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Two distinct Eigenvectors corresponding to the same Eigenvalue are always linearly dependent.

So i know this statement is false, but i don't understand the reason given by the book.

"" The vectors (1,0), (2,0) are both the eigenvectors of the matrix

\begin{pmatrix} 1 & 0 \\ 0 & 0 \\ \end{pmatrix}

corresponding to the same eignevalue 1.""

Aren't both vectors are linearly dependent?

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No: $2(1,0)+(-1)(2,0)=(0,0)$. – Brian M. Scott Dec 15 '12 at 1:09
What book is it? – user1551 Dec 15 '12 at 1:47

Well, if that's the example, change book! :D Jokes aside, those two vectors are indeed linearly dependent. For an example of independent eigenvectors, you can instead consider the matrix $$\begin{pmatrix}0&1&1\\1&0&1\\1&1&0\end{pmatrix}$$ and note that the vectors $$\begin{pmatrix}1\\-1\\0\end{pmatrix}\;,\ \ \begin{pmatrix}1\\0\\-1\end{pmatrix}$$ are both eigenvectors for the eigenvalue $-1$. In general, the eigenvectors for the eigenvalue $\lambda$ are the elements of $\ker(A-\lambda I)$; if $\dim\ker(A-\lambda I)>1$, then by definition you can find at least two independent vectors inside it.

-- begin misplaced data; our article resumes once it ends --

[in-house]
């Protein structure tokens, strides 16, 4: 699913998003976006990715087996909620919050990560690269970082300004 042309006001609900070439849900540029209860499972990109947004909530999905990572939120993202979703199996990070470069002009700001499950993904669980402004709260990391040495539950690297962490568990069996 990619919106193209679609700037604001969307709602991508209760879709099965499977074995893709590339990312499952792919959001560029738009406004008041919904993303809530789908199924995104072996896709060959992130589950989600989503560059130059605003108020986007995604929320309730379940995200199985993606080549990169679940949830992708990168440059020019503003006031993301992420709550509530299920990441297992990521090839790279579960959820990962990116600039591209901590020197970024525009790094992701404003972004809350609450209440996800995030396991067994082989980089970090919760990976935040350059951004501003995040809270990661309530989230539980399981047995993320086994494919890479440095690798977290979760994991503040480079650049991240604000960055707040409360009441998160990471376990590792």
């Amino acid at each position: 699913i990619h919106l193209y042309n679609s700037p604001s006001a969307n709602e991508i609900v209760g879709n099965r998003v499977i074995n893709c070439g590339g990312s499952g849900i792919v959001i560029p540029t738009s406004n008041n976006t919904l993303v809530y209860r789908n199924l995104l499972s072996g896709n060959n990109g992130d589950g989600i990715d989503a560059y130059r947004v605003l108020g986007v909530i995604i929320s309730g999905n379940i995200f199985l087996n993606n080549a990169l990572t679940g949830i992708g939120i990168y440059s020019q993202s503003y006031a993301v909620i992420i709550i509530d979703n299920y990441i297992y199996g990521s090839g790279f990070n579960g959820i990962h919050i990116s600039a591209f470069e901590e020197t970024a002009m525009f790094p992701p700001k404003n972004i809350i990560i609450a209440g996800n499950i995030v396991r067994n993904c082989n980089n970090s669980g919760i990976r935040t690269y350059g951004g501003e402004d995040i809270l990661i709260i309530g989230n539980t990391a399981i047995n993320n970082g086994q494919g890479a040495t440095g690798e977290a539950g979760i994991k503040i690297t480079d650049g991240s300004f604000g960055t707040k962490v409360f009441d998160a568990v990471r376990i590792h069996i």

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Dear wisefool, The first word of line two should perhaps be "dependent". Regards, – Matt E Dec 15 '12 at 1:40
Yep, you are obviously right. – wisefool Dec 15 '12 at 2:11

The two vectors you list are linearly dependent, as one is just a scalar multiple of the other. This matrix has one eigenvector corresponding to $\lambda = 1$ , given by the vector $(1 \; 0)^T$ and one eigenvector corresponding to $\lambda = 0$ given by $( 0 \; 1)^T$.

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We can find an example with zero work. Let $n\ge 2$, and let $O$ be the $n\times n$ matrix such that every entry of $O$ is $0$. Every non-zero vector is an eigenvector of $O$ for eigenvalue $0$.

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